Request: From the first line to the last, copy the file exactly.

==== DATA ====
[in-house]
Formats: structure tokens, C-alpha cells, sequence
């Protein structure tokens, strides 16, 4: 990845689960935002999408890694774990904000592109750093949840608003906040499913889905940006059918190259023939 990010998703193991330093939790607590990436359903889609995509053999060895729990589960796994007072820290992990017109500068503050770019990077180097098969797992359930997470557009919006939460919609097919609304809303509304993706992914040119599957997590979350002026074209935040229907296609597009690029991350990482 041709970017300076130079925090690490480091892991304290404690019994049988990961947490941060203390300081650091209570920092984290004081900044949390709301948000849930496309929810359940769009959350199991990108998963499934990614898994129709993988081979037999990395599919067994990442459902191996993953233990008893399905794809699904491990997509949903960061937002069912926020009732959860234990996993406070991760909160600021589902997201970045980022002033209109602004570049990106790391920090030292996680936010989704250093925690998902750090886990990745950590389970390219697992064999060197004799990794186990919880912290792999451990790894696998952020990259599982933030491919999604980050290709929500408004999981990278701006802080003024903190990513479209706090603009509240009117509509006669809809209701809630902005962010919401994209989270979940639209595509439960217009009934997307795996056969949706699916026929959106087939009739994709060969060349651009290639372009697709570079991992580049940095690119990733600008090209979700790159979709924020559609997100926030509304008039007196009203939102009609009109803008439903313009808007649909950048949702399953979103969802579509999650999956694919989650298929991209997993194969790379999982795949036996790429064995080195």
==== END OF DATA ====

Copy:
[in-house]
Formats: structure tokens, C-alpha cells, sequence
């Protein structure tokens, strides 16, 4: 990845689960935002999408890694774990904000592109750093949840608003906040499913889905940006059918190259023939 990010998703193991330093939790607590990436359903889609995509053999060895729990589960796994007072820290992990017109500068503050770019990077180097098969797992359930997470557009919006939460919609097919609304809303509304993706992914040119599957997590979350002026074209935040229907296609597009690029991350990482 041709970017300076130079925090690490480091892991304290404690019994049988990961947490941060203390300081650091209570920092984290004081900044949390709301948000849930496309929810359940769009959350199991990108998963499934990614898994129709993988081979037999990395599919067994990442459902191996993953233990008893399905794809699904491990997509949903960061937002069912926020009732959860234990996993406070991760909160600021589902997201970045980022002033209109602004570049990106790391920090030292996680936010989704250093925690998902750090886990990745950590389970390219697992064999060197004799990794186990919880912290792999451990790894696998952020990259599982933030491919999604980050290709929500408004999981990278701006802080003024903190990513479209706090603009509240009117509509006669809809209701809630902005962010919401994209989270979940639209595509439960217009009934997307795996056969949706699916026929959106087939009739994709060969060349651009290639372009697709570079991992580049940095690119990733600008090209979700790159979709924020559609997100926030509304008039007196009203939102009609009109803008439903313009808007649909950048949702399953979103969802579509999650999956694919989650298929991209997993194969790379999982795949036996790429064995080195």